Updated boosters are cutting the risk of getting sick from COVID-19 by about half

™

The updated COVID-19 boosters are cutting the risk that a person will get sick from the coronavirus by about half, even against infections caused by the rapidly spreading XBB.1.5 subvariant.

New studies, conducted by researchers at the US Centers for Disease Control and Prevention, are among the first looks at how the bivalent boosters have continued to work in the real world as the virus has evolved. The data shows that the boosters are continuing to offer substantial protection against currently circulating variants.

The near-real-time data was collected by the federally funded Increased Community Access To Testing program, which administers COVID-19 tests through pharmacies. It includes results for adults receiving tests at participating pharmacies from December 1 to January 13.

Of nearly 30,000 test results included in the analysis, more than 13,000 (47%), were positive for COVID-19.

More people who tested negative had gotten an updated bivalent booster compared with those who tested positive.

On average, people in the study who had not gotten a bivalent booster also had not had a dose of a COVID-19 vaccine in more than a year. That’s about the same as the national average, the study authors said. Their protection against illness was probably very minimal, they said.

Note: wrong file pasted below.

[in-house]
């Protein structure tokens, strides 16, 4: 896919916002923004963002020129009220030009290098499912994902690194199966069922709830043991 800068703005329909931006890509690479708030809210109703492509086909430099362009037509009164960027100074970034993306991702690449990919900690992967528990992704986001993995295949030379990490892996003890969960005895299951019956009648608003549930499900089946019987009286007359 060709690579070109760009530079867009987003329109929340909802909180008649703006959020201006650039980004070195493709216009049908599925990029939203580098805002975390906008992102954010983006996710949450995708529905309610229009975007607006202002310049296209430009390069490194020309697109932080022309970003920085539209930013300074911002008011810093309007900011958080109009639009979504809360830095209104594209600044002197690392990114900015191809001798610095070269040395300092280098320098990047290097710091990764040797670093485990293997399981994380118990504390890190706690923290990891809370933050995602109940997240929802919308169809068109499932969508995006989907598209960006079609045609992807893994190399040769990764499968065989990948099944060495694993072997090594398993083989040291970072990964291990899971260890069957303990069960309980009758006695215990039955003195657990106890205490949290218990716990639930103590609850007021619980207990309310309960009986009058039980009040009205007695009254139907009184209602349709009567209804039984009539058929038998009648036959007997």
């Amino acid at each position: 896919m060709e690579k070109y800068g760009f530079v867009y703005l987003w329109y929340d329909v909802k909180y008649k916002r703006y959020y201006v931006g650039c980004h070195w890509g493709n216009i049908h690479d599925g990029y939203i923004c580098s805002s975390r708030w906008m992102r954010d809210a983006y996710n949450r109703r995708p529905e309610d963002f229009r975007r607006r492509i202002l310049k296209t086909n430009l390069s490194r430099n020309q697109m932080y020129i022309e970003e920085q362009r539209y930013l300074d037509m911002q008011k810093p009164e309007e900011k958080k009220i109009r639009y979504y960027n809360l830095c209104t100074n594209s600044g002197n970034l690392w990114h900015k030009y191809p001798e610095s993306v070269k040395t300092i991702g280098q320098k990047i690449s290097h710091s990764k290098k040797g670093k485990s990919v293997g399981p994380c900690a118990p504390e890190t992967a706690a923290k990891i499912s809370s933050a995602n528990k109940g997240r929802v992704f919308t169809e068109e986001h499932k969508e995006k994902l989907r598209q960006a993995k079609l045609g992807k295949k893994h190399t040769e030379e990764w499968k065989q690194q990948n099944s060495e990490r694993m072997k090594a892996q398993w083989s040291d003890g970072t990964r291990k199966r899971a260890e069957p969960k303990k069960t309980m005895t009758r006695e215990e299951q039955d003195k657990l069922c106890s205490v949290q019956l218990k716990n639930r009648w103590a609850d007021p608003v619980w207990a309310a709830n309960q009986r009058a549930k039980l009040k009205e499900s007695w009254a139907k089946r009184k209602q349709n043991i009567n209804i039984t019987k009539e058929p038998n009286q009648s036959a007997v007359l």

The study results show that the updated boosters are most effective for younger adults.

For adults between the ages of 18 and 49, the boosters cut the odds of getting a symptomatic infection caused by the BA.5 subvariant by 52%, and it cut the odds of getting an infection caused by XBB or XBB.1.5 by 49%. For adults 50 to 64, the new boosters cut the odds of getting sick with COVID-19 by 43% for BA.5 and 40% for XBB subvariants. For those 65 and older, the boosters cut the odds of an infection with symptoms by 37% and 43% for the BA.5 and XBB subvariants, respectively.

  Oklahoma investigators identify body as missing 4-year-old

Ruth Link-Gelles, a senior epidemiologist at the CDC and lead study author, said at a news briefing Wednesday that these vaccine effectiveness numbers are averages. Because everyone is unique in terms of their underlying health, their past exposure to the virus and other factors, these estimates of vaccine effectiveness may not apply on an individual level. She said it’s important to think of them on population level.

How long protection lasts

For people who are wondering whether the protection from the bivalent booster they got in September has worn off by now, it’s too early to know how waning would work with these new two-strain shots, Link-Gelles said.

So far, there’s little evidence of waning effectiveness two to three months after people got their shots.

“It’s too early, I think, to know how waning will happen with the bivalent vaccine. We know from the older vaccines that we do see protection decrease over time, especially against symptomatic infection. Just like with overall protection, what we’ve seen in the past is, your protection lasts longer for more severe illness,” Link-Gelles said.

Researchers don’t have data past three months, she said, but based on experience, she would expect protection against severe disease and death …read more

Source:: The Mercury News – Latest News

(Visited 4 times, 1 visits today)

Leave a Reply

Your email address will not be published. Required fields are marked *